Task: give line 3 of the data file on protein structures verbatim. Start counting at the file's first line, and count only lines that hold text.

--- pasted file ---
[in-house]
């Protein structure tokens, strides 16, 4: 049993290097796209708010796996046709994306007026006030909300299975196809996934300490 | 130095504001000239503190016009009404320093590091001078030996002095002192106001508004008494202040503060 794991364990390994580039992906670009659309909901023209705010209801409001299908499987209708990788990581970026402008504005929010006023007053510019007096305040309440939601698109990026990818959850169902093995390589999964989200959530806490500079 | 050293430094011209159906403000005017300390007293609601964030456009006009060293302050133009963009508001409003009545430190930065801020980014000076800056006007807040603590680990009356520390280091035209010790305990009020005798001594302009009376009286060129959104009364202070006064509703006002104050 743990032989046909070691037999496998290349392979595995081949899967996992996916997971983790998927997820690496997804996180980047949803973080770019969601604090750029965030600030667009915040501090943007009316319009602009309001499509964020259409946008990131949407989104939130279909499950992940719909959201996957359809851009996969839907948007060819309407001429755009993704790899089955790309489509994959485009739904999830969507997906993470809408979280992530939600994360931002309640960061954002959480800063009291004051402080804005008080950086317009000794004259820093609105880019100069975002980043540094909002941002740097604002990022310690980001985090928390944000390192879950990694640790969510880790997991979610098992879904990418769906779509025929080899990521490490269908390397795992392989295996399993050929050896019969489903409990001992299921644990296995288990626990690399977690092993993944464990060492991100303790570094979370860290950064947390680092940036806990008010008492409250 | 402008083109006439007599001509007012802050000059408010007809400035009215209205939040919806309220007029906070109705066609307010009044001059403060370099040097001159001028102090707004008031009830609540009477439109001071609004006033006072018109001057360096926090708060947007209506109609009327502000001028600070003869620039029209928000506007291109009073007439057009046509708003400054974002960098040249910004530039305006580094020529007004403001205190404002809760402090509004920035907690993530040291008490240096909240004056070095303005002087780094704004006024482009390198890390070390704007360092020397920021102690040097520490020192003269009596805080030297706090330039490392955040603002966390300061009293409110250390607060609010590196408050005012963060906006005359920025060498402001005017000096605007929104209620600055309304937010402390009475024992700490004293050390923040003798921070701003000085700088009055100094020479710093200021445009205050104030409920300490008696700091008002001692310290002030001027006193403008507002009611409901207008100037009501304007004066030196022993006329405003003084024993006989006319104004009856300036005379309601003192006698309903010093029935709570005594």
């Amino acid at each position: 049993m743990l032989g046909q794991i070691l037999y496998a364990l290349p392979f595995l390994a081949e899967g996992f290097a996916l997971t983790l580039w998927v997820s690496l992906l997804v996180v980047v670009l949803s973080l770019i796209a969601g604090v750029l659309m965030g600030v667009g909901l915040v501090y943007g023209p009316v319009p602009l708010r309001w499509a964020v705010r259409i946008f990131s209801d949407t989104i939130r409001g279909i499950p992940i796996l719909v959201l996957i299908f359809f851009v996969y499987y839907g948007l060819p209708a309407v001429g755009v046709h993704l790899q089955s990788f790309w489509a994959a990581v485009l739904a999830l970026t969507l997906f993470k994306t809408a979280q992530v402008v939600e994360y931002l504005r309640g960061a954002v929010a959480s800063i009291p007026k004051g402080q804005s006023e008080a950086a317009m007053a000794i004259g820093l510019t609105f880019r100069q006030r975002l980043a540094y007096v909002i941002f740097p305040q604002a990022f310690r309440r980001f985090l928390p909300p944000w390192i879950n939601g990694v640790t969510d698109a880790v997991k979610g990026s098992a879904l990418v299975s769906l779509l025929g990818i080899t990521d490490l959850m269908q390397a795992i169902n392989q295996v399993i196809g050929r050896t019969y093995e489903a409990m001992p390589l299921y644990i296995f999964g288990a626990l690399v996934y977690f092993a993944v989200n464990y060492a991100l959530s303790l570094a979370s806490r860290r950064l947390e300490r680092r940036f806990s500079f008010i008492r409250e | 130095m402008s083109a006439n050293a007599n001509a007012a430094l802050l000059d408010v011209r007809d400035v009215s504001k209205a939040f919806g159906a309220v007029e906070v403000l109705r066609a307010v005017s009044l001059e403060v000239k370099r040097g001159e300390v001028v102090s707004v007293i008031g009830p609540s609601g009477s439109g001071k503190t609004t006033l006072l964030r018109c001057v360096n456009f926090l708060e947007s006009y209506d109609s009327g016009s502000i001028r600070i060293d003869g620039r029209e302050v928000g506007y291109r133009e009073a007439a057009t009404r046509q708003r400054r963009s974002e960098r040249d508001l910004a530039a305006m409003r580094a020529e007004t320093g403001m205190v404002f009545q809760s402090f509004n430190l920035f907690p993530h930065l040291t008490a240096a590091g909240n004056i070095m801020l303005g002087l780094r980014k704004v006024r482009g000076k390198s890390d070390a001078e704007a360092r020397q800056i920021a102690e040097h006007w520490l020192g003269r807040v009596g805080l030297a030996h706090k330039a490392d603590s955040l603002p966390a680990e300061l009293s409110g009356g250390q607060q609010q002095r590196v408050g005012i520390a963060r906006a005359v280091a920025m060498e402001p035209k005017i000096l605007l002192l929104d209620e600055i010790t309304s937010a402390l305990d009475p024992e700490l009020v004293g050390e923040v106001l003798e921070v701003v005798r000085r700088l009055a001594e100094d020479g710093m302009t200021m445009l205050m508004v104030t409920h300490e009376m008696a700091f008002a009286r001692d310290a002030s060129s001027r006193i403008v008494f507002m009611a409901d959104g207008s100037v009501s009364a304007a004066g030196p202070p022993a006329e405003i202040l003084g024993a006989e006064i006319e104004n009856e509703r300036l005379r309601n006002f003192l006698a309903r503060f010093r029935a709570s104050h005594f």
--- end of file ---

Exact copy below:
């Amino acid at each position: 049993m743990l032989g046909q794991i070691l037999y496998a364990l290349p392979f595995l390994a081949e899967g996992f290097a996916l997971t983790l580039w998927v997820s690496l992906l997804v996180v980047v670009l949803s973080l770019i796209a969601g604090v750029l659309m965030g600030v667009g909901l915040v501090y943007g023209p009316v319009p602009l708010r309001w499509a964020v705010r259409i946008f990131s209801d949407t989104i939130r409001g279909i499950p992940i796996l719909v959201l996957i299908f359809f851009v996969y499987y839907g948007l060819p209708a309407v001429g755009v046709h993704l790899q089955s990788f790309w489509a994959a990581v485009l739904a999830l970026t969507l997906f993470k994306t809408a979280q992530v402008v939600e994360y931002l504005r309640g960061a954002v929010a959480s800063i009291p007026k004051g402080q804005s006023e008080a950086a317009m007053a000794i004259g820093l510019t609105f880019r100069q006030r975002l980043a540094y007096v909002i941002f740097p305040q604002a990022f310690r309440r980001f985090l928390p909300p944000w390192i879950n939601g990694v640790t969510d698109a880790v997991k979610g990026s098992a879904l990418v299975s769906l779509l025929g990818i080899t990521d490490l959850m269908q390397a795992i169902n392989q295996v399993i196809g050929r050896t019969y093995e489903a409990m001992p390589l299921y644990i296995f999964g288990a626990l690399v996934y977690f092993a993944v989200n464990y060492a991100l959530s303790l570094a979370s806490r860290r950064l947390e300490r680092r940036f806990s500079f008010i008492r409250e | 130095m402008s083109a006439n050293a007599n001509a007012a430094l802050l000059d408010v011209r007809d400035v009215s504001k209205a939040f919806g159906a309220v007029e906070v403000l109705r066609a307010v005017s009044l001059e403060v000239k370099r040097g001159e300390v001028v102090s707004v007293i008031g009830p609540s609601g009477s439109g001071k503190t609004t006033l006072l964030r018109c001057v360096n456009f926090l708060e947007s006009y209506d109609s009327g016009s502000i001028r600070i060293d003869g620039r029209e302050v928000g506007y291109r133009e009073a007439a057009t009404r046509q708003r400054r963009s974002e960098r040249d508001l910004a530039a305006m409003r580094a020529e007004t320093g403001m205190v404002f009545q809760s402090f509004n430190l920035f907690p993530h930065l040291t008490a240096a590091g909240n004056i070095m801020l303005g002087l780094r980014k704004v006024r482009g000076k390198s890390d070390a001078e704007a360092r020397q800056i920021a102690e040097h006007w520490l020192g003269r807040v009596g805080l030297a030996h706090k330039a490392d603590s955040l603002p966390a680990e300061l009293s409110g009356g250390q607060q609010q002095r590196v408050g005012i520390a963060r906006a005359v280091a920025m060498e402001p035209k005017i000096l605007l002192l929104d209620e600055i010790t309304s937010a402390l305990d009475p024992e700490l009020v004293g050390e923040v106001l003798e921070v701003v005798r000085r700088l009055a001594e100094d020479g710093m302009t200021m445009l205050m508004v104030t409920h300490e009376m008696a700091f008002a009286r001692d310290a002030s060129s001027r006193i403008v008494f507002m009611a409901d959104g207008s100037v009501s009364a304007a004066g030196p202070p022993a006329e405003i202040l003084g024993a006989e006064i006319e104004n009856e509703r300036l005379r309601n006002f003192l006698a309903r503060f010093r029935a709570s104050h005594f």